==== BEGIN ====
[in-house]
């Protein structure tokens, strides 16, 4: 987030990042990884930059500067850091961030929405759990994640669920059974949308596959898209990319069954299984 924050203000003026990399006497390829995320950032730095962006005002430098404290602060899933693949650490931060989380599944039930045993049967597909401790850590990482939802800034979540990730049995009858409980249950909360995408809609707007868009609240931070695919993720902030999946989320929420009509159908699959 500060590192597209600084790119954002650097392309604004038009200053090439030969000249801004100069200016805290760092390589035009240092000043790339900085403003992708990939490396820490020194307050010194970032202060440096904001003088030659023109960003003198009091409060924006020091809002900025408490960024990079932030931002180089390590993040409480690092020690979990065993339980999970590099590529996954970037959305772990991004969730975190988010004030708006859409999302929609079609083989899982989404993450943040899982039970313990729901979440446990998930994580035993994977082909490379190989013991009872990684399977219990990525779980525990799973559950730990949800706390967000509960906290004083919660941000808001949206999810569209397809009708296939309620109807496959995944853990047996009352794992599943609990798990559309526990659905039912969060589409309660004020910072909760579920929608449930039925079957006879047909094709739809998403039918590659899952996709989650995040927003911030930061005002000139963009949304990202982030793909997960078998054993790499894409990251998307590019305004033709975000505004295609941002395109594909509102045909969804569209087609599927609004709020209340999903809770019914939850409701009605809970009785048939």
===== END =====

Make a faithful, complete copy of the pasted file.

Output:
[in-house]
């Protein structure tokens, strides 16, 4: 987030990042990884930059500067850091961030929405759990994640669920059974949308596959898209990319069954299984 924050203000003026990399006497390829995320950032730095962006005002430098404290602060899933693949650490931060989380599944039930045993049967597909401790850590990482939802800034979540990730049995009858409980249950909360995408809609707007868009609240931070695919993720902030999946989320929420009509159908699959 500060590192597209600084790119954002650097392309604004038009200053090439030969000249801004100069200016805290760092390589035009240092000043790339900085403003992708990939490396820490020194307050010194970032202060440096904001003088030659023109960003003198009091409060924006020091809002900025408490960024990079932030931002180089390590993040409480690092020690979990065993339980999970590099590529996954970037959305772990991004969730975190988010004030708006859409999302929609079609083989899982989404993450943040899982039970313990729901979440446990998930994580035993994977082909490379190989013991009872990684399977219990990525779980525990799973559950730990949800706390967000509960906290004083919660941000808001949206999810569209397809009708296939309620109807496959995944853990047996009352794992599943609990798990559309526990659905039912969060589409309660004020910072909760579920929608449930039925079957006879047909094709739809998403039918590659899952996709989650995040927003911030930061005002000139963009949304990202982030793909997960078998054993790499894409990251998307590019305004033709975000505004295609941002395109594909509102045909969804569209087609599927609004709020209340999903809770019914939850409701009605809970009785048939």